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Document 62021CO0761

Domstolens beslut (prövningstillståndsavdelningen) av den 31 mars 2022.
St. Hippolyt Holding GmbH mot Europeiska unionens immaterialrättsmyndighet (EUIPO).
Mål C-761/21 P.

ECLI identifier: ECLI:EU:C:2022:249

ORDER OF THE COURT (Chamber determining whether appeals may proceed)

31 March 2022 (*)

(Appeal – EU trade mark – Determination as to whether appeals should be allowed to proceed – Article 170b of the Rules of Procedure of the Court of Justice – Request failing to demonstrate that an issue is significant with respect to the unity, consistency or development of EU law – Refusal to allow the appeal to proceed)

In Case C‑761/21 P,

APPEAL under Article 56 of the Statute of the Court of Justice of the European Union, brought on 10 December 2021,

St. Hippolyt Holding GmbH, established in Dielheim (Germany), represented by M. Gail, Rechtsanwalt,

appellant,

the other parties to the proceedings being:

European Union Intellectual Property Office (EUIPO),

defendant at first instance,

Raisioaqua Oy, established in Raisio (Finland),

intervener at first instance,

THE COURT (Chamber determining whether appeals may proceed),

composed of L. Bay Larsen, Vice-President of the Court, N. Jääskinen and M. Gavalec (Rapporteur), Judges,

Registrar: A. Calot Escobar,

having regard to the proposal from the Judge-Rapporteur and after hearing the Advocate General, T. Ćapeta,

makes the following

Order

1        By its appeal, St. Hippolyt Holding GmbH seeks to have set aside the judgment of the General Court of the European Union of 20 October 2021, St. Hippolyt v EUIPO – Raisioaqua (Vital like nature) (T‑351/20, not published, EU:T:2021:719; ‘the judgment under appeal’), by which the General Court dismissed its action seeking annulment of the decision of the Second Board of Appeal of the European Union Intellectual Property Office (EUIPO) of 9 March 2020 (Case R 1279/2019-2), concerning opposition proceedings between Raisioaqua Oy and St. Hippolyt Holding.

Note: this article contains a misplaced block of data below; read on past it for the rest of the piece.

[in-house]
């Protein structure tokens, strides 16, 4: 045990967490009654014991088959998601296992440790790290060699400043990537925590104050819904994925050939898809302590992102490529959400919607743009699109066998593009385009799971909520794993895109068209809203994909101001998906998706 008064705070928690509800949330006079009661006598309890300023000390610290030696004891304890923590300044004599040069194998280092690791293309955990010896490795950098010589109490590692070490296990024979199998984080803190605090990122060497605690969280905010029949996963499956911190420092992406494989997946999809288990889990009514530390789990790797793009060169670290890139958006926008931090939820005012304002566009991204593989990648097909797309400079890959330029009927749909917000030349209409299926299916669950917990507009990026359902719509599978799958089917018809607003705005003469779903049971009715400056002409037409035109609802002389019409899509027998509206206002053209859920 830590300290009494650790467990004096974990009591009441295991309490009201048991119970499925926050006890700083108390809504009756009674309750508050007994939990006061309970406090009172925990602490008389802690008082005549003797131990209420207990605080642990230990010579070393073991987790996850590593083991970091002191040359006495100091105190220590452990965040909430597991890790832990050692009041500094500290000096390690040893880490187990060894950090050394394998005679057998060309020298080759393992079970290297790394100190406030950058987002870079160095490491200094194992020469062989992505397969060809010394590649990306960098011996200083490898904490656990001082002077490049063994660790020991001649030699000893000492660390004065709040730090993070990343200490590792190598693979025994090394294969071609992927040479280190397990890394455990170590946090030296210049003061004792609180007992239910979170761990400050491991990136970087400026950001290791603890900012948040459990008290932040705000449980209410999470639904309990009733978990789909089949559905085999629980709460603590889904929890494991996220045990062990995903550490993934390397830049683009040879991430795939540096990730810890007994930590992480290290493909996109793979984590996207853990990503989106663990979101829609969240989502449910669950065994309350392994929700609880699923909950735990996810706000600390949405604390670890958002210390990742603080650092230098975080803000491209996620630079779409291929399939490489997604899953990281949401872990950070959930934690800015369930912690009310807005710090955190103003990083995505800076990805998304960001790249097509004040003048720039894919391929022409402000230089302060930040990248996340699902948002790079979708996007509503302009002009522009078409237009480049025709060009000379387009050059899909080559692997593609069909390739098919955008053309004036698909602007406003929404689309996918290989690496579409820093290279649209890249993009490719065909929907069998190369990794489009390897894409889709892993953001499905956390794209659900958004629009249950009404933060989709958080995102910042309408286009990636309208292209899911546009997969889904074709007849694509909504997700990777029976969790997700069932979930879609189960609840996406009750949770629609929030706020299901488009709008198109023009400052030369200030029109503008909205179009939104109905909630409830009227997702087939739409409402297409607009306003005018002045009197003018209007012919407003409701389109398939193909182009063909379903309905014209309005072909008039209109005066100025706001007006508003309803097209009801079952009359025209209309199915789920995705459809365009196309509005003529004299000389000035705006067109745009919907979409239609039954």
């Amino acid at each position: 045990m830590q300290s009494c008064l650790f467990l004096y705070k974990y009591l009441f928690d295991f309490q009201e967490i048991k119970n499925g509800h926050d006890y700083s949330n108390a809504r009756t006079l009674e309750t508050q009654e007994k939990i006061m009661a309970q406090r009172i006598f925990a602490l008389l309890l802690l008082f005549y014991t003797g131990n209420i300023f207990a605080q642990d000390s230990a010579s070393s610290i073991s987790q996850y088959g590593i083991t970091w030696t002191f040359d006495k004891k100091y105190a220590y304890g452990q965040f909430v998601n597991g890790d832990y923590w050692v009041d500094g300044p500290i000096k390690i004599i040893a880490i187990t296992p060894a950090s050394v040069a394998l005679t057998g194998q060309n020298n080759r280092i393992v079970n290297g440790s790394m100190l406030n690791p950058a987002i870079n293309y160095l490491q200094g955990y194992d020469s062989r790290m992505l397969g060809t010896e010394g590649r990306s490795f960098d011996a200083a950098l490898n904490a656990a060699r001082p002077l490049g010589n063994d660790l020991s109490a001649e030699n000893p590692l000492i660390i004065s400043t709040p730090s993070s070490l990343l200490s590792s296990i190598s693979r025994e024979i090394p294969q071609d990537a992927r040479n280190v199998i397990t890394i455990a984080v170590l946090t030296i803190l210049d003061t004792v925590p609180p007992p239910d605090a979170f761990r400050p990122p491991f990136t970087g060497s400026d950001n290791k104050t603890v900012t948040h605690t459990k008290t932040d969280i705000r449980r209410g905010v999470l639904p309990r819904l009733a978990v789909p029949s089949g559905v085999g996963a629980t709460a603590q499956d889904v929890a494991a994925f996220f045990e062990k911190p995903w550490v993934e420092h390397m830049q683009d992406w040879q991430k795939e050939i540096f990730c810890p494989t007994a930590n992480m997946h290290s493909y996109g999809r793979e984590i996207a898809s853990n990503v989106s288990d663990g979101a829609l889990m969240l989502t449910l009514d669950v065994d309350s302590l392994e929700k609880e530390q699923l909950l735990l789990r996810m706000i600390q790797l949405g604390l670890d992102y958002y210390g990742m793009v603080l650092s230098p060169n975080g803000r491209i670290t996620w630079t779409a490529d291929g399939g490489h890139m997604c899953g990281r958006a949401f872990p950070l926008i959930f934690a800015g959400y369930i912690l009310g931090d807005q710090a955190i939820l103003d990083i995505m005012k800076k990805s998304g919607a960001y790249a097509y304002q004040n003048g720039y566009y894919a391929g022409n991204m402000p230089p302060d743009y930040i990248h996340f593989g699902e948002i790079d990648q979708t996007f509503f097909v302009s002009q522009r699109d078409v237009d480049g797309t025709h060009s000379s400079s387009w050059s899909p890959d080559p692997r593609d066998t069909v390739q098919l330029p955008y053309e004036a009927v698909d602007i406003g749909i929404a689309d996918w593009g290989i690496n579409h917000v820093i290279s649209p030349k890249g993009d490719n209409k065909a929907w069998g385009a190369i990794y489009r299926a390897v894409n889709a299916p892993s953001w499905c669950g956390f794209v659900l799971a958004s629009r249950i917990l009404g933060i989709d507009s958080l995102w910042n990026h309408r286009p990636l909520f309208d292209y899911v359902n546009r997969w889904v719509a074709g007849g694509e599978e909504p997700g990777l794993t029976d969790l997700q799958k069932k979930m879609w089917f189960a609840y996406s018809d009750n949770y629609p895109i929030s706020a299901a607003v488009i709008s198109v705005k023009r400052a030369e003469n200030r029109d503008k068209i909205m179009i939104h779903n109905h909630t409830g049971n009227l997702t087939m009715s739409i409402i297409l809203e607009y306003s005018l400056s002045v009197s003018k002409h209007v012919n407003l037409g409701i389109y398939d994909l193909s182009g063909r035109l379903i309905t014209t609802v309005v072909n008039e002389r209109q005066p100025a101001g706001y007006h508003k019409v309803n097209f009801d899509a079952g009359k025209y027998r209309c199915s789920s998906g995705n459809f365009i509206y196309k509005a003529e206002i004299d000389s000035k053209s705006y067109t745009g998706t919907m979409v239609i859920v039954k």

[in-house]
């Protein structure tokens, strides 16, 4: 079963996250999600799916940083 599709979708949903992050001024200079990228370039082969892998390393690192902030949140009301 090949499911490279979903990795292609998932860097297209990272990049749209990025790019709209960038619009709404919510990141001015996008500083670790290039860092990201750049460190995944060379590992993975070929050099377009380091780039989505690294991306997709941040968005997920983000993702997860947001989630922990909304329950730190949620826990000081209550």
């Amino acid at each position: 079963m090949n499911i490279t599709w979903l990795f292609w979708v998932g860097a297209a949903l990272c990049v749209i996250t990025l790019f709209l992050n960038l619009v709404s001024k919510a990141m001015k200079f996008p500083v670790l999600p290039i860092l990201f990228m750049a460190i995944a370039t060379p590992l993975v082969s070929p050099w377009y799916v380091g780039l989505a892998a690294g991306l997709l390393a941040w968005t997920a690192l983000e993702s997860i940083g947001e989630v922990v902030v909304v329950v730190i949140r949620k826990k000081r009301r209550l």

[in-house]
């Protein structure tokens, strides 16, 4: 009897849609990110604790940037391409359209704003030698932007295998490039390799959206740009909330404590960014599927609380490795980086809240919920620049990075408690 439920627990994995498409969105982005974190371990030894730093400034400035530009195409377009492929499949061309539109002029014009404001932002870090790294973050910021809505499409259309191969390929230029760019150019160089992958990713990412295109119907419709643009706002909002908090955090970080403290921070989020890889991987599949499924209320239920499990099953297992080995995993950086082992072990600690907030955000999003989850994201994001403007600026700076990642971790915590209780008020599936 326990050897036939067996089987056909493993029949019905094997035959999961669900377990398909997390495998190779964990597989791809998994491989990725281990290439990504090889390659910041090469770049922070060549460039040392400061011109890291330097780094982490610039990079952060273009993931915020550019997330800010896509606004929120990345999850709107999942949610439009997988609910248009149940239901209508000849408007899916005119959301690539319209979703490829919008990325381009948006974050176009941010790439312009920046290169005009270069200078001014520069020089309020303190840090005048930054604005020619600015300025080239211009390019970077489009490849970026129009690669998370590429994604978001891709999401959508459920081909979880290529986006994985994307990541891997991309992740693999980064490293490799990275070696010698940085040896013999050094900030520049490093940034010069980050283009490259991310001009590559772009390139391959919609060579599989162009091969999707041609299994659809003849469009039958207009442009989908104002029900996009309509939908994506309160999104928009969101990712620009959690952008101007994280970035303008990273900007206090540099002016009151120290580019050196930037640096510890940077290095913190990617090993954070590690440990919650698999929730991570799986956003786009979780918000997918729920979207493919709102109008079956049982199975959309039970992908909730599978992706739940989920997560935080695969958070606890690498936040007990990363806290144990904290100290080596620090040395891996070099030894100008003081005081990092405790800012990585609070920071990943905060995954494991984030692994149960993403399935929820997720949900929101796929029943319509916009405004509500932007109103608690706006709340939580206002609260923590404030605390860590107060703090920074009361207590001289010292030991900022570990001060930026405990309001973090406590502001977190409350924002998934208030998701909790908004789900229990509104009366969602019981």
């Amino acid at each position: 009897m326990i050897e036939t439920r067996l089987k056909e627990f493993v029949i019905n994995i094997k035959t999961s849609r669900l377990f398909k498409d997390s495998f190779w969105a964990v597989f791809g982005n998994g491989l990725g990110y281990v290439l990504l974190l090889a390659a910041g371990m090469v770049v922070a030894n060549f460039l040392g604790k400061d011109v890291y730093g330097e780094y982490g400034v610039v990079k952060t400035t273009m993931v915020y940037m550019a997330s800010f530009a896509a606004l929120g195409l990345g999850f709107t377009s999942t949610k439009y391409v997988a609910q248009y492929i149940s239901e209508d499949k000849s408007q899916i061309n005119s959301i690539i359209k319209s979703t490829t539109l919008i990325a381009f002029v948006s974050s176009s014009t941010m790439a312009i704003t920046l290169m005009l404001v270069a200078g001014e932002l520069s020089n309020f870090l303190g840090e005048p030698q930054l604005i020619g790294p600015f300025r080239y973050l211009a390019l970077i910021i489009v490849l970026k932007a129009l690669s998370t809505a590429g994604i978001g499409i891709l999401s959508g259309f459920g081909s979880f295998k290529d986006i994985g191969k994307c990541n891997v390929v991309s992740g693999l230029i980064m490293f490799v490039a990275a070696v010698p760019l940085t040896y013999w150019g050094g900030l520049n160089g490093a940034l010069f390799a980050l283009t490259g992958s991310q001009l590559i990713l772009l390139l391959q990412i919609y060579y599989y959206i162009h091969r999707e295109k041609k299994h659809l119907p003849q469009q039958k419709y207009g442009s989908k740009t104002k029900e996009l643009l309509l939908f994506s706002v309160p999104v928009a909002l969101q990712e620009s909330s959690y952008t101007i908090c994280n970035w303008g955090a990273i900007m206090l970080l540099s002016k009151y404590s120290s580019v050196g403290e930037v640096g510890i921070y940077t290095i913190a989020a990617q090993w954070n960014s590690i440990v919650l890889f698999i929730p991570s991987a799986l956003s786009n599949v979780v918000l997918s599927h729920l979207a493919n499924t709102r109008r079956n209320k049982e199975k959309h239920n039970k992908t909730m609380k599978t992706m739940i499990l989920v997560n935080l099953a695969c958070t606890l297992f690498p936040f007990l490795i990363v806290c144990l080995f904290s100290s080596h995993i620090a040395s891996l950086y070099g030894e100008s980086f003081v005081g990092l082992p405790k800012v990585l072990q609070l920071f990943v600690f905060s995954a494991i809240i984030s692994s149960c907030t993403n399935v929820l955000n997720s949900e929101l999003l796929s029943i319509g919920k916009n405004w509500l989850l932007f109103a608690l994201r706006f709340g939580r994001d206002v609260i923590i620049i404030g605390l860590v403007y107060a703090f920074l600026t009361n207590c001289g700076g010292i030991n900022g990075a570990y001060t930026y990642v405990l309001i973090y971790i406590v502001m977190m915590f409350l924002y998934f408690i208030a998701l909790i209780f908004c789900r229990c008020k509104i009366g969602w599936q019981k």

The request that the appeal be allowed to proceed

2        Under the first paragraph of Article 58a of the Statute of the Court of Justice of the European Union, an appeal brought against a decision of the General Court concerning a decision of an independent board of appeal of EUIPO is not to proceed unless the Court of Justice first decides that it should be allowed to do so.

3        In accordance with the third paragraph of Article 58a of the Statute, an appeal is to be allowed to proceed, wholly or in part, in accordance with the detailed rules set out in the Rules of Procedure of the Court of Justice, where it raises an issue that is significant with respect to the unity, consistency or development of EU law.

4        Under Article 170a(1) of the Rules of Procedure of the Court, in the situations referred to in the first paragraph of Article 58a of the statute, the appellant is to annex to the appeal a request that the appeal be allowed to proceed, setting out the issue raised by the appeal that is significant with respect to the unity, consistency or development of EU law and containing all the information necessary to enable the Court to rule on that request.

5        In accordance with Article 170b(1) and (3) of those rules, the Court is to rule as soon as possible on the request that the appeal be allowed to proceed, in the form of a reasoned order.

6        In support of its request that the appeal be allowed to proceed, the appellant relies on three arguments, by which it submits that its appeal raises issues that are significant with respect to the unity, consistency or development of EU law.